Barry Trotz, head coach of the Portland Pirates from 1993-1997 and current head coach of the Nashville Predators, was inducted as the ninth member of the Pirates Hall of Fame on Sunday, February 26, 2006.
"I'm truly honored to be a part of the Portland Pirates Hall of Fame," said Trotz. "The four years I spent in Portland were four great years. We went to the Finals twice, won a championship and a number of our players - guys like Jason Allison, Sergei Gonchar and Brendan Witt - went on to great success in the National Hockey League. We started a great hockey tradition in Portland and were blessed to have a passionate and caring fan base."
While coaching the Pirates, Trotz compiled a record of 158-109-42-11 for a winning percentage of .557, which remains the highest winning percentage in Pirates history. In the Pirates inaugural season, 1993-1994, Trotz led Portland to the Calder Cup Championship and was named the Louis A. R. Pieri Award winner as the league's Coach of the Year.
The following year, his club opened the season with a North American pro hockey record 17-game winning streak (14-0-3) and finished the season with a franchise record 46 wins and 104 points. That year he was selected to coach at the AHL All-Star Classic in Providence, Rhode Island. In 1996, after a sub-.500 regular season, the native of Dauphin, Manitoba again led the Pirates to the Calder Cup finals before falling to the Rochester Americans in seven games. In his time in Portland, Trotz earned more regular season and playoff wins than any coach in franchise history. He currently serves at the head coach of the NHL's Nashville Predators, where he has coached all 492 regular season games since their inaugural season in 1997, compiling a record of 183-235-60-14.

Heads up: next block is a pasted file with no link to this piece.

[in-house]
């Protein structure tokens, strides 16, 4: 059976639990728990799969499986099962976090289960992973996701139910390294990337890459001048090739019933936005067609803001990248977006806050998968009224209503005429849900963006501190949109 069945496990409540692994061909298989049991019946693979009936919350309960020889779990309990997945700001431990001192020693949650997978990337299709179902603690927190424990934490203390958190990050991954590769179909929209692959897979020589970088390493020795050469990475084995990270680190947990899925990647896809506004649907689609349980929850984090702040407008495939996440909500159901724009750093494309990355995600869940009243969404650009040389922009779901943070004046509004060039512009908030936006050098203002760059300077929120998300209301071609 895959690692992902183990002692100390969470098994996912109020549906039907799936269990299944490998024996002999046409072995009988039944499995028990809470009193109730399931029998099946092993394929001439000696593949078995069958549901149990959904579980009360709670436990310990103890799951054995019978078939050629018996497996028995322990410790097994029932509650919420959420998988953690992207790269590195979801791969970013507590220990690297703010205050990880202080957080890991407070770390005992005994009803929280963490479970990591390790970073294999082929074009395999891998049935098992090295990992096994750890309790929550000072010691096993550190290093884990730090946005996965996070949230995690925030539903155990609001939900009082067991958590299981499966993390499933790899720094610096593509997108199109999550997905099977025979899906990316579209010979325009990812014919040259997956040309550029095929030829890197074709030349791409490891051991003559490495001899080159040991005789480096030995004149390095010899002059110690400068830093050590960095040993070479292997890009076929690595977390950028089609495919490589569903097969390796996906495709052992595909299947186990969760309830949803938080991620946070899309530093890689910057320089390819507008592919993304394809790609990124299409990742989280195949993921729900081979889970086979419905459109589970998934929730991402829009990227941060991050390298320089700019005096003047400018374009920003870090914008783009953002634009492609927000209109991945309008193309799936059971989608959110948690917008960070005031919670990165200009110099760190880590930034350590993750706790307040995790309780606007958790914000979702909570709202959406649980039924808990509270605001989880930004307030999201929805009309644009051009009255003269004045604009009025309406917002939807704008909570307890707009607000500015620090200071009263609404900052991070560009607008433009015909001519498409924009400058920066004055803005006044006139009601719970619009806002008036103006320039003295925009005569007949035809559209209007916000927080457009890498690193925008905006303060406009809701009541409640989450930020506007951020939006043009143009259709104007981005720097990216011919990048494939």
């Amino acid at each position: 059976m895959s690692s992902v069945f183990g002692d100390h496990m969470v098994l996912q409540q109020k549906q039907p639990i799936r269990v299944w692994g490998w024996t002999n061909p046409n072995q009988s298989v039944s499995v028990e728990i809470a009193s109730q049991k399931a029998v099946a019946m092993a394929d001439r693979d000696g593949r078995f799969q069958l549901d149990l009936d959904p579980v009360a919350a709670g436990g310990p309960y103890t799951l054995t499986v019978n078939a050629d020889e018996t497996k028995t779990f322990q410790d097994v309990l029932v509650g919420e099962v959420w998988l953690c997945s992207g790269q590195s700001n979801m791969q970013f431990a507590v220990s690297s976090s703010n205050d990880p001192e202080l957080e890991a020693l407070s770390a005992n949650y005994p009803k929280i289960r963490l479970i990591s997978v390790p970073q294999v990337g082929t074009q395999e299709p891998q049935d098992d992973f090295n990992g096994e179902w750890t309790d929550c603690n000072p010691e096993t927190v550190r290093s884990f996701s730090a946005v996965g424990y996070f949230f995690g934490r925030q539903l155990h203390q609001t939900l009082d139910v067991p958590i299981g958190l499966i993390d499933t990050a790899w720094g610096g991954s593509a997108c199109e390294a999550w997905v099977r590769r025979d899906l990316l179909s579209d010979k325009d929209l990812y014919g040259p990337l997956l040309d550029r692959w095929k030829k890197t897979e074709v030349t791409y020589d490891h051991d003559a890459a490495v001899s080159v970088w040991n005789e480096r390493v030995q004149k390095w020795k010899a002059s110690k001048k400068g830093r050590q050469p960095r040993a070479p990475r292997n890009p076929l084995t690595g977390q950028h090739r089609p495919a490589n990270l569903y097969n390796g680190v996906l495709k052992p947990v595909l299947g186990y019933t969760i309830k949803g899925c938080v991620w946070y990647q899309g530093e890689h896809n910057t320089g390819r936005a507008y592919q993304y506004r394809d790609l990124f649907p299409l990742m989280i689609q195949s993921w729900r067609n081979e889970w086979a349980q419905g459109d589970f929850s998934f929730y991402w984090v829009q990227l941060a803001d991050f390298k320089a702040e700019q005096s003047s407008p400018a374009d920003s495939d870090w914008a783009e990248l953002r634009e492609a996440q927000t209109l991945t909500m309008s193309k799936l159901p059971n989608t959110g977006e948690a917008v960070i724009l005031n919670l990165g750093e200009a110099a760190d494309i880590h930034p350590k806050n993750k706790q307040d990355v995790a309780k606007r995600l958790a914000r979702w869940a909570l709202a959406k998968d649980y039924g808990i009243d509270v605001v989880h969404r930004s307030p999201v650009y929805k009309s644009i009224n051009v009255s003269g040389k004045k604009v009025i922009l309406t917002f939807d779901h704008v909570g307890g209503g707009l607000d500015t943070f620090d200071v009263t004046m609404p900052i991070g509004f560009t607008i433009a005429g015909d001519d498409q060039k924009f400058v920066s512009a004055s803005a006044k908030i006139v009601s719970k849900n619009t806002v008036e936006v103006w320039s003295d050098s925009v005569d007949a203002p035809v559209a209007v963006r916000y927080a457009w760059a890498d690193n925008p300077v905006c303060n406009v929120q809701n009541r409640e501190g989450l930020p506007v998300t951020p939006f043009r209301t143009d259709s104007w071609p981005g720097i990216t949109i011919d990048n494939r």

Trotz began his coaching career in 1984 as an assistant with the University of Manitoba. He then served two seasons (1985-87) as the head coach and general manager of the Dauphin Kings junior hockey club, part of the Manitoba Junior Hockey League, before returning to the University of Manitoba as the head coach in 1987, where he is a member of the University's Hall of Fame. He was named head coach of the Baltimore Skipjacks in 1992 after one season as an assistant coach and remained head coach of the team after it relocated to Portland following the 1992-93 season. Before coaching, Trotz played junior hockey for Regina (WHL) from 1979-83, registering 102 points (19 goals and 83 assists) and 490 penalty minutes in 204 games.
Barry and his wife, Kim, currently reside in Brentwood, Tennessee along with their four children: Shalan, Tyson, Tiana and Nolan.
YEAR INDUCTED: 2005